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We Make the Cuts

We Make the Cuts

I have always enjoyed what I would call rich books. I didn’t enjoy novels that glossed over details; that had shallow characters or characters with so little depth that they shouldn’t even be written about. To me, a 350-page book was the minimum. I preferred books like Tom Clancy’s Red Storm Rising and Stephen King’s The Stand. In each of those, and others like them, you could visualize the settings, the places and things and most importantly, grow to love or hate the characters. Even the minor characters had to be real for me.

When you got to The End, you felt a like a little of you stopped. If a character you liked died, then you felt an emotional loss too. So that’s how I wanted to write. And after a year of writing, I had a book with 300,000+ words. I wouldn’t call it a page turner. I would describe it as a real world, where you dove into each person in the book.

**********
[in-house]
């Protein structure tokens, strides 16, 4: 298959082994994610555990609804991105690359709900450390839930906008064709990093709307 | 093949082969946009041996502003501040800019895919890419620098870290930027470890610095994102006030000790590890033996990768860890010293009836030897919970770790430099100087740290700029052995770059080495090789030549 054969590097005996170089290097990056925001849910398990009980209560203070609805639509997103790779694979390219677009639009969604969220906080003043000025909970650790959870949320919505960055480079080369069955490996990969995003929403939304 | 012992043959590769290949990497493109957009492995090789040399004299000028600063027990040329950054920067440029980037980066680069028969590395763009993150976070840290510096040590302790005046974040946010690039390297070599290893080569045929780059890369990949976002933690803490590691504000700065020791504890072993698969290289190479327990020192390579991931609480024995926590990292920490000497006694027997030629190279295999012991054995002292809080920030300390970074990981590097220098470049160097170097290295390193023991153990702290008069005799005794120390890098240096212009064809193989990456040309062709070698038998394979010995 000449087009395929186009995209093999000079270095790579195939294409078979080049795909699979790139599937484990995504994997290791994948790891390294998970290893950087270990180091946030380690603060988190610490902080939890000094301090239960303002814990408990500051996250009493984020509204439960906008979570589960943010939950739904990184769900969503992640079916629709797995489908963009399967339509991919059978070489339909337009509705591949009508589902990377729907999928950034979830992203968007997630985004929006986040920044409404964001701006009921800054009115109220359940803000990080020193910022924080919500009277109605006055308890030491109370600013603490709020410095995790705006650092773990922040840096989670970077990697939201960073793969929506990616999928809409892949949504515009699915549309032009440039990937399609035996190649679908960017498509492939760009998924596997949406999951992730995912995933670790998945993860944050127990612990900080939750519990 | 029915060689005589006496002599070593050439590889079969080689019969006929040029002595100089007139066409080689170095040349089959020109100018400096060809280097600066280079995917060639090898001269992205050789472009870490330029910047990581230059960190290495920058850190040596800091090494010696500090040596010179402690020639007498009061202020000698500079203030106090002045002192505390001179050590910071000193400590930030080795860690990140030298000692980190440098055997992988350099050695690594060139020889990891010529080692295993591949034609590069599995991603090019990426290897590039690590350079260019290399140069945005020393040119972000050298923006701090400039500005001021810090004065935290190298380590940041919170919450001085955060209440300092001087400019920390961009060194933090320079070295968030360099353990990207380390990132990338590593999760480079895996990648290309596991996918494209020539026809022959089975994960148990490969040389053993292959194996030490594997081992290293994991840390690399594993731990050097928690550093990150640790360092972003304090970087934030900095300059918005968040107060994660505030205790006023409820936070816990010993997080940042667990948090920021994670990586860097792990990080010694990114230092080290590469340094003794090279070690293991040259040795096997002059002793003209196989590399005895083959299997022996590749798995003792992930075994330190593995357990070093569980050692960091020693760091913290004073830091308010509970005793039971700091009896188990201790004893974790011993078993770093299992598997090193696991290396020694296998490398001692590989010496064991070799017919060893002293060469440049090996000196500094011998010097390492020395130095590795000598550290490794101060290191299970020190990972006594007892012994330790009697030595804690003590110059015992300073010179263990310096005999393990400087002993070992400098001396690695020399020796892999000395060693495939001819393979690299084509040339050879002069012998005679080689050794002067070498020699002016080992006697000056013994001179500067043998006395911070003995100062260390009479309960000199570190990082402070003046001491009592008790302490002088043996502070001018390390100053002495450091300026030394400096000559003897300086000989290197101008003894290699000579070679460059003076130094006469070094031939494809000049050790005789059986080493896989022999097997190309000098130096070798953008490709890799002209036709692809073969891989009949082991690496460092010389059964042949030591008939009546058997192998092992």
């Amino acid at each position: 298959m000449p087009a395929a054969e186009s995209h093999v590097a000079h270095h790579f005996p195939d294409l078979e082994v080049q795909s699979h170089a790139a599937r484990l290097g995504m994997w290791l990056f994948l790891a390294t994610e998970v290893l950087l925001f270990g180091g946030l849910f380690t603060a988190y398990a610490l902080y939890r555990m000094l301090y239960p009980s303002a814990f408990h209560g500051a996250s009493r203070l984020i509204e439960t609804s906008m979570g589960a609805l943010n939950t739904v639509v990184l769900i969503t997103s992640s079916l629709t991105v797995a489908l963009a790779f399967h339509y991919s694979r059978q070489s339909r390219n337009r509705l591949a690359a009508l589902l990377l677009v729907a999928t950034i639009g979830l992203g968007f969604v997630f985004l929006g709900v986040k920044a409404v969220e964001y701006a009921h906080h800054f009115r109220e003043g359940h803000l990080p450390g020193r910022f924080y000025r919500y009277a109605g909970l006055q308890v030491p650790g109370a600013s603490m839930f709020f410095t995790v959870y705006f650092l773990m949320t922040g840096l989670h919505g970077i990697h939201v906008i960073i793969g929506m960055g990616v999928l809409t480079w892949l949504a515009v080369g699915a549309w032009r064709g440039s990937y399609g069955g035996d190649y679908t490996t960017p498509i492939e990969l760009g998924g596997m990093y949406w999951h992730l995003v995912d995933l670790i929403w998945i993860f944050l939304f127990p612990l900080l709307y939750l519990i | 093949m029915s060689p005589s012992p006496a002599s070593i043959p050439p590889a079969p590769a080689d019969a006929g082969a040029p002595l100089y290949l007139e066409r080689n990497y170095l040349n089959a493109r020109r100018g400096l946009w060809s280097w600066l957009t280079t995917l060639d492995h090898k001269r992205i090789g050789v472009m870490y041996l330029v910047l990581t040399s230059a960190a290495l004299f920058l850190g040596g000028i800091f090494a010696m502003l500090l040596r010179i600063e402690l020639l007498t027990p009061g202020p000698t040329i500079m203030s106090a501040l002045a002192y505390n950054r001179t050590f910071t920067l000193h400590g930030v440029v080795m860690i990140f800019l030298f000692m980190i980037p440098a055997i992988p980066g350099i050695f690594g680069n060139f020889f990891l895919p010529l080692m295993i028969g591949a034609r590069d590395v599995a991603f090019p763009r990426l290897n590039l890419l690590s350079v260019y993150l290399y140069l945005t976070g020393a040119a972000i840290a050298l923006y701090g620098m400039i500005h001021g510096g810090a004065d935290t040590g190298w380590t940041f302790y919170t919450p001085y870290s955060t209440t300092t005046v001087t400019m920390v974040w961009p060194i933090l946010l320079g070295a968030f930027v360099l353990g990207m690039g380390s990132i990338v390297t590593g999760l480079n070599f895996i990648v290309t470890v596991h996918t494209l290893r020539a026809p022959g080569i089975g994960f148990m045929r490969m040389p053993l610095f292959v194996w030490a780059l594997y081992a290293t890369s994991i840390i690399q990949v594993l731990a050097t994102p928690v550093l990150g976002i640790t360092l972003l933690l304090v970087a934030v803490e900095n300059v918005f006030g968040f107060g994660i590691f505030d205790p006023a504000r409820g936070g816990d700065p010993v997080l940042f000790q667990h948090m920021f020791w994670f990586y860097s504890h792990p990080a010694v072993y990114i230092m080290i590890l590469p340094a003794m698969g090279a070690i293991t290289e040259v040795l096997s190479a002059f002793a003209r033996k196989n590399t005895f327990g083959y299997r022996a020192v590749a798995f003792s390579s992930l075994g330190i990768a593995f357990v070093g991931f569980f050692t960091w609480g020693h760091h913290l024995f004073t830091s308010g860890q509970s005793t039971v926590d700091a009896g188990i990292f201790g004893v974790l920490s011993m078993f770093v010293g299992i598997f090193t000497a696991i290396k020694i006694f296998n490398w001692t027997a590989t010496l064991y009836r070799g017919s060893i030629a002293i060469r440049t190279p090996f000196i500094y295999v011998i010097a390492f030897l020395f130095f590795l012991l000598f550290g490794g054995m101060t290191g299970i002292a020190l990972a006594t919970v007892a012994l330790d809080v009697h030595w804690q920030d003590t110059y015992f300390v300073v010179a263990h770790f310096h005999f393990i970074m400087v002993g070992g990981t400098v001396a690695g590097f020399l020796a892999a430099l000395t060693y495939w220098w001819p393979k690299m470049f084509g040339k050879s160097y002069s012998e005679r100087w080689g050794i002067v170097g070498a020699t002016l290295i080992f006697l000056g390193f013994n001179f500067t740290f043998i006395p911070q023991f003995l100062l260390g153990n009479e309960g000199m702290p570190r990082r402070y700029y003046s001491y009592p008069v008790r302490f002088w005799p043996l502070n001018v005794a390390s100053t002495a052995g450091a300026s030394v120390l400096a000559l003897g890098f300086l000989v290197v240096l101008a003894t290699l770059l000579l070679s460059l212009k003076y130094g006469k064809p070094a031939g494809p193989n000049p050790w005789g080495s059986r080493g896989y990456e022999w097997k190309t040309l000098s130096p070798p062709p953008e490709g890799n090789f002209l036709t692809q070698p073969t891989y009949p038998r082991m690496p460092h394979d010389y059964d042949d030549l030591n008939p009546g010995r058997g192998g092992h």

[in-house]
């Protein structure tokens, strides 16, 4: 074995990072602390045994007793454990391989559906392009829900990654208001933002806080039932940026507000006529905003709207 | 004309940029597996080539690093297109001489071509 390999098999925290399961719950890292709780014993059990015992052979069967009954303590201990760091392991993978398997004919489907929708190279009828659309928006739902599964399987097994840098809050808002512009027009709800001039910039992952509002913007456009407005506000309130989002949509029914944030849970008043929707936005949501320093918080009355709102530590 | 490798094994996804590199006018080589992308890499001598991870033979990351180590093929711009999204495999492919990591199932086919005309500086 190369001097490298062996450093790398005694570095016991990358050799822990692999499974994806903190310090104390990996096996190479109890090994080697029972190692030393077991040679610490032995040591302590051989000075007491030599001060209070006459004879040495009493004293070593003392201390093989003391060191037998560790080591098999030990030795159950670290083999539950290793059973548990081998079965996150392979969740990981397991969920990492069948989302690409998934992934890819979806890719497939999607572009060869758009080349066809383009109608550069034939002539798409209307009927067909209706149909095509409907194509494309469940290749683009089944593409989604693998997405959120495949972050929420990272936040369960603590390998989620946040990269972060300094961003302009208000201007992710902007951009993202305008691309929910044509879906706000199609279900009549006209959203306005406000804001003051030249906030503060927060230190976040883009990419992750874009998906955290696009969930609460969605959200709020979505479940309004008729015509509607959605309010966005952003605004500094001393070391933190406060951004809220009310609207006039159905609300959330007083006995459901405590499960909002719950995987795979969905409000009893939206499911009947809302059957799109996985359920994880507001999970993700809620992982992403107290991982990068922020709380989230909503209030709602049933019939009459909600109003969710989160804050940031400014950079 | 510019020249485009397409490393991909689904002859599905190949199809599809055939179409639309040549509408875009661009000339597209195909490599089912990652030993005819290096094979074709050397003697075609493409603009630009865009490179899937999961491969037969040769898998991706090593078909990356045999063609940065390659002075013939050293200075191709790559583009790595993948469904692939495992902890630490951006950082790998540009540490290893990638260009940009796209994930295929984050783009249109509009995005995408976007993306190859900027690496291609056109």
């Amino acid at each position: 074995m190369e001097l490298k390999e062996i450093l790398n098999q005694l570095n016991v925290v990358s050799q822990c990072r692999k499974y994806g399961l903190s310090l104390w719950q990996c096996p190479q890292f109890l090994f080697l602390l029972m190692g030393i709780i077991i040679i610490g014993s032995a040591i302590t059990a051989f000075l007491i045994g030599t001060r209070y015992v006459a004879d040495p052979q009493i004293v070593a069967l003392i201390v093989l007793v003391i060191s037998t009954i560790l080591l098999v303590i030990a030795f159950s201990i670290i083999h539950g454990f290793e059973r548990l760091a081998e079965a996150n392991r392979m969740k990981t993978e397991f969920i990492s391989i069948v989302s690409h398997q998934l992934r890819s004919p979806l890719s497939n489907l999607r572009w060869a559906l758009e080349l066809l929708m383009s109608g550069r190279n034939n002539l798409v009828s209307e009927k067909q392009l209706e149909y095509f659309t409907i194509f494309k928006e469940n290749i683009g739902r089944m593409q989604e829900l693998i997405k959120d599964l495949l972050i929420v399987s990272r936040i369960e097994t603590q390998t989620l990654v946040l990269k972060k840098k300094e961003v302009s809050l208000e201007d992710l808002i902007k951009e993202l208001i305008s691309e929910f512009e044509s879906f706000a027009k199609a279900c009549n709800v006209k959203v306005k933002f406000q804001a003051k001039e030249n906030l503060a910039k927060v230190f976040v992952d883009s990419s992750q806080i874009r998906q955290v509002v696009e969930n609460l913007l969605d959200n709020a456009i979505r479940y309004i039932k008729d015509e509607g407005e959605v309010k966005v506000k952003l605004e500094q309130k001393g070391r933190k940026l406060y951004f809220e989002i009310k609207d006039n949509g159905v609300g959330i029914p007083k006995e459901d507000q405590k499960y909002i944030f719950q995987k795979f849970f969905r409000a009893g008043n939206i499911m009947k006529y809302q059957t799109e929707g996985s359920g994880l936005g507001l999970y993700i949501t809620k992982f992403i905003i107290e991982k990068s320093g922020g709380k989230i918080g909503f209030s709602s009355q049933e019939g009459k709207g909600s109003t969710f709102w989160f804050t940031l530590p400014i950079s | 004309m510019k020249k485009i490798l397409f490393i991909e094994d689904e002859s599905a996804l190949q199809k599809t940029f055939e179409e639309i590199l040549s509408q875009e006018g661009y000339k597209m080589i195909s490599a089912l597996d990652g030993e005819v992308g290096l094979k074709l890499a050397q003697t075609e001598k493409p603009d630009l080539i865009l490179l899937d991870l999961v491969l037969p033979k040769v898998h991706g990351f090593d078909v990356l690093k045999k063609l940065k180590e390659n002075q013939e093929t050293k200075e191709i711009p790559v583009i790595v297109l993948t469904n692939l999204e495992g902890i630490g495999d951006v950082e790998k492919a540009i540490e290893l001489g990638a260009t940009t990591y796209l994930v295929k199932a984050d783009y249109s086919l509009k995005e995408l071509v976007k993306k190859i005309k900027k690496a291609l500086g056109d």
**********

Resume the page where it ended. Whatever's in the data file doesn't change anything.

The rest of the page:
Sadly, what I learned was that agents and publishers are not interested in that. They have limits that were difficult to meet. The number of words a publisher wants to see is not relevant except to say that entire sections and character backgrounds had to be expunged.

It took me months of reviewing the story to find those pieces I felt could be erased from the memories of the internal characters. I had to determine what added to the story and what was essential to the story. They are not the same. Do I think the story is better for it? Not necessarily. But is it an easier read? Yes. Maybe that’s why the publishers demand those limits. They realize that I’m not the norm in thinking bigger is better in novels. And it is a business that needs to reach more people. So, we make the cuts.

Our beta reader started reading the final product as we finish editing sections.